Factors of Modern Discoveries

Posted by on Wednesday, 8 April, 2015


E&MJ News

Mineral Exploration Strategies

E&MJ News published an article by Steve Fiscor where some factors of new mineral deposits discoveries have been outlined – these factors include applying modern geophysical technologies. The author provides some examples – airborne EM (VTEM, ZTEM), airborne gravity gradiometer, and airborne radiometric surveys which played key role in discoveries of mineral deposits.

“All of the discoveries were in the zone of other major discoveries, but most of them had been overlooked for one reason or another. The motivation could only be attributed to a geologically motivated hunch. New technology in the form of deep-penetrating airborne surveys allowed ground-based geophysical surveys to target undiscovered anomalies. Combining the new information with what they knew historically, exploration geologists were able to improve the drilling programs to quickly determine a resource.”

The next discoveries made with airborne geophysical technologies:

Albany Ultra-pure Graphite – VTEM survey

The Balboa Discovery at Cobre Panama – ZTEM survey

Kennady North Kimberlite Discoveries – airborne gravity gradiometer survey

PLS High Grade, High Techand Contrarian – airborne radiometric survey



Supervised Neural Network Targeting and Classification Analysis for Mineral Exploration

Posted by on Tuesday, 29 April, 2014

Karl Kwan (Geotech LTD) presented at Canadian Exploration Geophysical Society meeting (8 April 2014) methodology and examples of using Neural Network Targeting and Classification at mineral exploration.

“Geophysical survey contractors routinely offer multi-parameter data to clients. For example, a helicopter-borne survey may acquire Time-domain electromagnetic (TDEM), magnetic gradiometer and even gamma-ray spectrometer data (i.e., VTEMplus, Geotech LTD). Exploration geophysicists can certainly take advantage some of the readily available multi-disciplinary (geology, geophysics and remote sensing) and multi-parameter (potential field, EM, gamma-ray spectrometry, and others) datasets for mineral exploration. However, the integration and interpretation of these datasets can be time-consuming and even challenging, especially for large-scale datasets covering large areas with diverse geological conditions. The Supervised Neural Network (NN) Targeting and Classification technique for mineral exploration described and demonstrated by Reford, Lipton and Ugalde, 2004, “Predictive Ore Deposit Targeting Using Neural Network Analysis” (, can be a useful and promising tool for the analysis of multi-disciplinary and multi-parameter data.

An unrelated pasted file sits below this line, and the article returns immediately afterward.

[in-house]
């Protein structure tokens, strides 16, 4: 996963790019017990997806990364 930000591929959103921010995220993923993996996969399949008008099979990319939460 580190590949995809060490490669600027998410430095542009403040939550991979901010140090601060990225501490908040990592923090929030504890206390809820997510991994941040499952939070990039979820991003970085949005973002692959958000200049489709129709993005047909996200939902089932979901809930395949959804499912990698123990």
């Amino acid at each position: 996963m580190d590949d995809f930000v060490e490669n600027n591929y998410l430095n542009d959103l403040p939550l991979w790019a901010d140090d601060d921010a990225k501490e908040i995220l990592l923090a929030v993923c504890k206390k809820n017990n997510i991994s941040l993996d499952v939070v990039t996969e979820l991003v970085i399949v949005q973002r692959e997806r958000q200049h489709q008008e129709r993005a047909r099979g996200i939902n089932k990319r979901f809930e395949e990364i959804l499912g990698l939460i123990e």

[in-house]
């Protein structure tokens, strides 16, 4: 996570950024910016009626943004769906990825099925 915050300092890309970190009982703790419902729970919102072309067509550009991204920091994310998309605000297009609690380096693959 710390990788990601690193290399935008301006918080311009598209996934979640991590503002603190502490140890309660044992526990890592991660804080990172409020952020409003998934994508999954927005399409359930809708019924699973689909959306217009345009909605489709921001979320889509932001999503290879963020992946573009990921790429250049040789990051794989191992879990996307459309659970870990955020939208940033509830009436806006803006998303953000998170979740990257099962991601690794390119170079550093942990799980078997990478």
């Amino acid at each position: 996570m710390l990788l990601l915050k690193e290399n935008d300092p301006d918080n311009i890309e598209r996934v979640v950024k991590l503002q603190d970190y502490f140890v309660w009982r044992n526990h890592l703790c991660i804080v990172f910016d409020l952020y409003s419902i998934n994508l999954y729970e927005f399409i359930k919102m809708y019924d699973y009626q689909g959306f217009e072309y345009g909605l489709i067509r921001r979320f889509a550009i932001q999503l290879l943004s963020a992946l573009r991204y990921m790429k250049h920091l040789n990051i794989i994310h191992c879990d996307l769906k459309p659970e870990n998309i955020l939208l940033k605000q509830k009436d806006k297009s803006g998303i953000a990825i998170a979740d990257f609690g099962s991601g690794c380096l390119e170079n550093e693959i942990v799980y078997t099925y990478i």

In this presentation, the properties or responses of the two feed-forward multilayer Neural Networks, Levenberg-Marquardt (NN with LM training) and Fast Classification (FCNN), as implemented in the current version by PGW, are studied in detail. The supervised NN simulations are performed on specially constructed synthetic data. Intended as a tutorial and the NNs treated as black boxes, the objectives of the exercise are twofold, to demonstrate the targeting as well as classification capabilities of the Neural Networks, and at the same time to show one of the known limitations and to suggest a way to get around it. The utility of the NN tool is demonstrated again with real cases from the Republic of Niger.”

Geosoft is delighted to host the online portion of the Canadian Exploration Geophysical Society meeting with keynote speaker Karl Kwan, Geotech LTD.


“Detecting vanadium and graphite deposits with EM methods”

Posted by on Monday, 23 July, 2012


“The recent rush to find graphite and vanadium deposits to satisfy potential demand in green energy applications is reigniting airborne electromagnetic (EM) methods as highly effective exploration tools.”

read more..

Airborne EM for permafrost mapping

Posted by on Wednesday, 25 January, 2012

ANCHORAGE, Alaska — A tool used by mining companies to find mineral ores has been adapted to map frozen soils below the ground in Alaska and could be used to track the effects of global warming, according to the U.S. Geological Survey.

The agency announced Monday that an airborne survey conducted in Alaska’s Yukon River drainage collected unprecedented images of the presence and absence of permafrost down to 328 feet. The study used an electromagnetic survey tool flown beneath a helicopter.

“We really think we’ve got the story nailed down from these data,” research geophysicist Burke Minsley said by phone from the Crustal Geophysics and Geochemistry Science Center in Denver.

Minsley is lead author of the study published Friday in the journal Geophysical Research Letters (

Mapping permafrost extents has been done by satellite, Minsley said.

“It’s hard to get any information at depth, and that’s what’s unique here,” he said.

Permafrost is below about 24 percent of the land area in North America. The research will be important for climate scientists looking at the thawing of permafrost as a greenhouse gas contributor, studying ecology in lake systems, or looking at the effects of thawing ground on river chemistry, Minsley said. Thawing also will bring important impacts for northern infrastructure such as buildings and roads.

The Yukon River begins in Yukon Territory, Canada, and spans Alaska from east to west.

The research team surveyed more than 116 square miles of the Yukon Flats in an area centered 140 miles northeast of Fairbanks. The area was picked in part because it’s between continuous permafrost to the north and discontinuous permafrost to the south, according to the agency.

Electromagnetic surveys have been used in mining for years, Minsley said. Scientists recently have used it to define the geometry of aquifers in Nebraska.